An Act to make provision a national scheme of registration of individuals and for the issue of cards capable of being used for identifying registered individuals; to make it an offence for a person to be in possession or control of an identity document to which he is not entitled, or of apparatus, articles or materials for making false identity documents; to amend the Consular Fees Act 1980; to make provision facilitating the verification of information provided with an application for a passport; and for connected purposes.The Identity Cards Act 2006 (c 15) was an Act of the Parliament of the United Kingdom that has since been repealed.Only workers in certain high-security professions, such as airport workers, were required to have an identity card in 2009, and this general lack of compulsory ID remains the case today.

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However, rising concerns about identity theft and the misuse of public services led to a proposal in February 2002 for the introduction of entitlement cards to be used to obtain social security services, and a consultation paper, Entitlement Cards and Identity Fraud, was published by the Home Office on 3 July 2002.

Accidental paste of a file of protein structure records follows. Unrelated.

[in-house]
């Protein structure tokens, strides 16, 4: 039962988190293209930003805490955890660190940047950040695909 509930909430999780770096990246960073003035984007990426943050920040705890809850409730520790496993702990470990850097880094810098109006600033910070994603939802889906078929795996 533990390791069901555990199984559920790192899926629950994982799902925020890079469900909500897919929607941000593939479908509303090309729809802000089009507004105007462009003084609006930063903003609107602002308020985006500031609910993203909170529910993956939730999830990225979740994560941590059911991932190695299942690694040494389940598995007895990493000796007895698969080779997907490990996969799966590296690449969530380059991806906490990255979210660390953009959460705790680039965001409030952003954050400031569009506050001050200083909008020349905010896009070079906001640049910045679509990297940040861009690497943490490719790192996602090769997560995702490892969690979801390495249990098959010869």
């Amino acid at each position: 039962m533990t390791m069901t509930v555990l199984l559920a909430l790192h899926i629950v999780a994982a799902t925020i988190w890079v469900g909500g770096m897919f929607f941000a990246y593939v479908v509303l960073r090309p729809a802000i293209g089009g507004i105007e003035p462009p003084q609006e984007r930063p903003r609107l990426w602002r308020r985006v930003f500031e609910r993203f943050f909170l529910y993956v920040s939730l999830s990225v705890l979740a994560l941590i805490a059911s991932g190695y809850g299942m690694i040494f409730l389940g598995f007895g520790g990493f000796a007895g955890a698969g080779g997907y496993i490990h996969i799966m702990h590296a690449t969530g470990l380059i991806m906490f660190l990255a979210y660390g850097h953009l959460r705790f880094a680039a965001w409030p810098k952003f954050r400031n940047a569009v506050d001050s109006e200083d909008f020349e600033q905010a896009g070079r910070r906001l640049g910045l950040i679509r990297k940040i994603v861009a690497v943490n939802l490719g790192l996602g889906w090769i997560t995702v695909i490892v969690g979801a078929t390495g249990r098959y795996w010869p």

A public consultation process followed, which resulted in a majority of submission by organisations being in favour of a scheme to verify a person's identity accurately.

These tests included confidence that the scheme could be made to work, and its impact on civil liberties.

In December 2005 the Conservative party elected a new leader, David Cameron, who opposes ID cards in principle.

It was expected that this would happen soon after the Identity and Passport Service (IPS), which was formerly the UK Passport Service, started interviewing passport applicants to verify their identity.

Foreign nationals from outside the European Union, however, continue to require an ID card for use as a biometric residence permit under the provisions of the UK Borders Act 2007 and the Borders, Citizenship and Immigration Act 2009.

The third reading of the bill in the Commons was approved on 11 February 2005 by 224 votes to 64; a majority of 160.

Although being in favour in principle, the Conservatives officially abstained, but 11 of their MPs joined 19 Labour MPs in voting against the Government.

It created national identity cards, a personal identification document and European Union travel document, linked to a database known as the National Identity Register (NIR), which has since been destroyed.